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How to Know If Your Security or IP Camera Was Hacked

Internet-connected security cameras promise convenience – easy remote viewing and monitoring from your smartphone. But IP cameras also introduce risks if not properly secured. Unfortunately, hacked security cameras are a real and growing threat.

I‘ll outline how hackers gain access, signs your camera may be compromised, and most importantly – how to secure your home and business security cameras from intrusion.

A Growing Threat: Over 70% of Businesses Have IP Cameras Hacked

IP cameras are cameras connected to the internet to enable features like remote viewing, motion alerts and video storage. A 2021 survey found that over 70% of businesses using IP cameras have had those cameras hacked. And it‘s not just businesses at risk – consumers with home security cameras could be vulnerable too.

With an estimated 245 million surveillance cameras installed worldwide by 2021, the scale of the problem is massive. Weak passwords and unpatched software make security cameras prime targets for cyber criminals.

How Hackers Gain Access to IP Cameras

Hackers use a variety of techniques to take control of internet-connected cameras. Here are some of the most common methods:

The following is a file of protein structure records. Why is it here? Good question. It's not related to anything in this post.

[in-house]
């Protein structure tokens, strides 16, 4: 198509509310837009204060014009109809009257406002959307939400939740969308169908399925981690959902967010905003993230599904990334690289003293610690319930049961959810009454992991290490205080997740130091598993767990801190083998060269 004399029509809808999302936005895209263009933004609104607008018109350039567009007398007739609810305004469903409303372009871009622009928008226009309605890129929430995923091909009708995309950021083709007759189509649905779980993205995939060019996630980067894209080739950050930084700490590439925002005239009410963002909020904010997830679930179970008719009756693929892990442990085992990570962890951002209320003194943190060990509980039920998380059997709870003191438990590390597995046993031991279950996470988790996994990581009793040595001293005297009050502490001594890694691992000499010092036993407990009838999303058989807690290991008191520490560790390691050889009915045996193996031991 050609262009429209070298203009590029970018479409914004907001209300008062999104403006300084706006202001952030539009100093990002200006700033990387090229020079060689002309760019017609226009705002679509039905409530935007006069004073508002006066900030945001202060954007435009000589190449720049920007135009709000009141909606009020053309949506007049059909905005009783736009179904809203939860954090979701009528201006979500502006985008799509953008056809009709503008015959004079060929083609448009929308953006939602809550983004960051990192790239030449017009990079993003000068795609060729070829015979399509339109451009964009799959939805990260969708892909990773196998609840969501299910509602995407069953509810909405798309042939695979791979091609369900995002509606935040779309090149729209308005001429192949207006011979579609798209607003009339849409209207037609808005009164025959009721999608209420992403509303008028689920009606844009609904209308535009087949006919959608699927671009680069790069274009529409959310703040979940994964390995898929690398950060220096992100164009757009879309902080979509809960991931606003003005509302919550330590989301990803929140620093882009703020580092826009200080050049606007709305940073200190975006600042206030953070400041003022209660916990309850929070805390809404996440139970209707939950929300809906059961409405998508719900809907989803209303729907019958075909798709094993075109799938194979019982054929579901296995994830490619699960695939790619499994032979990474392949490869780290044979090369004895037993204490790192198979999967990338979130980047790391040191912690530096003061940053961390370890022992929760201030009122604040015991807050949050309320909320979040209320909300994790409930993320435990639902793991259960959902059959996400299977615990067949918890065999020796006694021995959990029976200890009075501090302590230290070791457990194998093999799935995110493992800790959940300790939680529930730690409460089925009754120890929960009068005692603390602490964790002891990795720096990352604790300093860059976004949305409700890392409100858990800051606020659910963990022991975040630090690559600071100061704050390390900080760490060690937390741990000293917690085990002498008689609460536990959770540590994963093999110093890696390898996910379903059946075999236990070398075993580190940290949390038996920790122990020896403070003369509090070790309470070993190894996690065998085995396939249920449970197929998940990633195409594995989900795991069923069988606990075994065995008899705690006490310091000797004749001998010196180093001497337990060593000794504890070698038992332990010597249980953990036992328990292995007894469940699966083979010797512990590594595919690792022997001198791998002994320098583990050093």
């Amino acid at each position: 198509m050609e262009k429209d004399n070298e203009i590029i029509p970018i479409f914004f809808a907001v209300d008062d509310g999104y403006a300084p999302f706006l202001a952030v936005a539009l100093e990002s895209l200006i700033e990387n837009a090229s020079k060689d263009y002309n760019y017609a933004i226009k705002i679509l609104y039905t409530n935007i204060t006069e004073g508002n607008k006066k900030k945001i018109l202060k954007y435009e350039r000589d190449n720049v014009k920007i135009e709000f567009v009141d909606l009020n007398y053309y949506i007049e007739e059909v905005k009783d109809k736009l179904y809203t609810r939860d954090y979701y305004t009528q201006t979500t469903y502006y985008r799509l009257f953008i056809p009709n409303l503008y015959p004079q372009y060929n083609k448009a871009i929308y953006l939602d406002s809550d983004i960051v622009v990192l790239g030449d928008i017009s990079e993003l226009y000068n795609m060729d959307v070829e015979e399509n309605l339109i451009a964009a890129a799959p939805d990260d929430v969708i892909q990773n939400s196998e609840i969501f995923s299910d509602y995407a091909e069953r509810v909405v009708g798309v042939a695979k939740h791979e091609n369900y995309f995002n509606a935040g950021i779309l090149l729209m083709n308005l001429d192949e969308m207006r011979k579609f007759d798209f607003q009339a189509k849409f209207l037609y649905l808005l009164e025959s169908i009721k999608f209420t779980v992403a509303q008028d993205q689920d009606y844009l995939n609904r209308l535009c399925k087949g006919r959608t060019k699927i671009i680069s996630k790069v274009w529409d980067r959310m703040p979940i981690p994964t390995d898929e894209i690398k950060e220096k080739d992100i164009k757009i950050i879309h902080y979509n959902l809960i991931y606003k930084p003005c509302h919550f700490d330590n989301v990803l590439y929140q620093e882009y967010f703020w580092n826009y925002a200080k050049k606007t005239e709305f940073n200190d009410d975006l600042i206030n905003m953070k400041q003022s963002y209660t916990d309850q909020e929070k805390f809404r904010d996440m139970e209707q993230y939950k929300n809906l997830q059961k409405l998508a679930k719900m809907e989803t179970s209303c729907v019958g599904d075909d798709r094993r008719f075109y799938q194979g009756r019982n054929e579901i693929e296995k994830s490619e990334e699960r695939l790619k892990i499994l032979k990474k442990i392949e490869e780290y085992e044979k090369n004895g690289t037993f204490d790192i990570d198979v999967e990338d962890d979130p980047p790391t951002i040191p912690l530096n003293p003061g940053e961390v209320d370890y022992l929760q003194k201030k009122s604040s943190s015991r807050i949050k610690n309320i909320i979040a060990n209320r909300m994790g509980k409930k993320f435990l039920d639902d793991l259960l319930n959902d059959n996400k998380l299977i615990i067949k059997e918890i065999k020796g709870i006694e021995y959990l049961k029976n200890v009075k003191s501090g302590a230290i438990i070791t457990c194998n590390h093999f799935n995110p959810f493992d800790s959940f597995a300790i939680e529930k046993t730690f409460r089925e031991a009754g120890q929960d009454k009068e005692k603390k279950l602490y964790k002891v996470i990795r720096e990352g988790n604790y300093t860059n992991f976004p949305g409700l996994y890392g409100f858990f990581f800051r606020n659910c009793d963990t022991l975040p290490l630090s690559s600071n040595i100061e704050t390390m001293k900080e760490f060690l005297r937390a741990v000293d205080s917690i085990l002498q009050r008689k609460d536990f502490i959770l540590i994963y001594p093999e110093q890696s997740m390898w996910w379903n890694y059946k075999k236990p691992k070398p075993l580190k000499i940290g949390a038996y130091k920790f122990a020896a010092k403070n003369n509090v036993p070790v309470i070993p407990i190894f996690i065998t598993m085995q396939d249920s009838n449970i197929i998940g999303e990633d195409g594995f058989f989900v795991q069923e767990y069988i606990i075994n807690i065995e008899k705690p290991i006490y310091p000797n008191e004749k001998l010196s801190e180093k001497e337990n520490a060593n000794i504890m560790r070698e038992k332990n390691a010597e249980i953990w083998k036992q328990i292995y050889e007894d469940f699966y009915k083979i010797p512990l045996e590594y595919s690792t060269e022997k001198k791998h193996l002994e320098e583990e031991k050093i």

• Guessing weak or default passwords – Many cameras still ship with simple default passwords like "admin/admin" or "1234". Hackers easily find these credentials online and gain instant access.
  • Exploiting vulnerabilities in camera software – Like any software, IP camera firmware contains bugs and flaws. Hackers probe for weaknesses, then launch exploits to run malicious code. The Mirai botnet infected over 500,000 cameras this way.
  • Phishing site/emails steal user credentials – Hackers use convincing phishing sites and emails that trick users into entering their camera login credentials, capturing them.
  • Infecting connected networks with malware – Malware on a shared network allows hackers to pivot and scan for connected cameras. Malware can also create backdoors into the camera system.
  • Unsecured wireless networks – Cameras on open WiFi with no password give hackers easy network access. From there, they can find and attack camera login pages.
  • Physically accessing the camera – With physical access, hackers can connect to the camera‘s local network or reset it to factory defaults to own the device.

6 Signs Your Camera May Be Hacked

Watch for these indicators that your camera has been compromised:

1. Unexpected Movement

If your static IP camera moves – pans, tilts or zooms – without you controlling it, a hacker may have taken over the camera. Any unplanned motion is a red flag.

2. Changed Password

Try logging into your camera‘s web interface or mobile app with your usual credentials. If suddenly your password doesn‘t work, it may be because an attacker changed it to lock you out.

3. Unknown Logins

In your camera or app login history, look for access times and locations you don‘t recognize. Unfamiliar devices or geographic locations logged could mean a camera breach.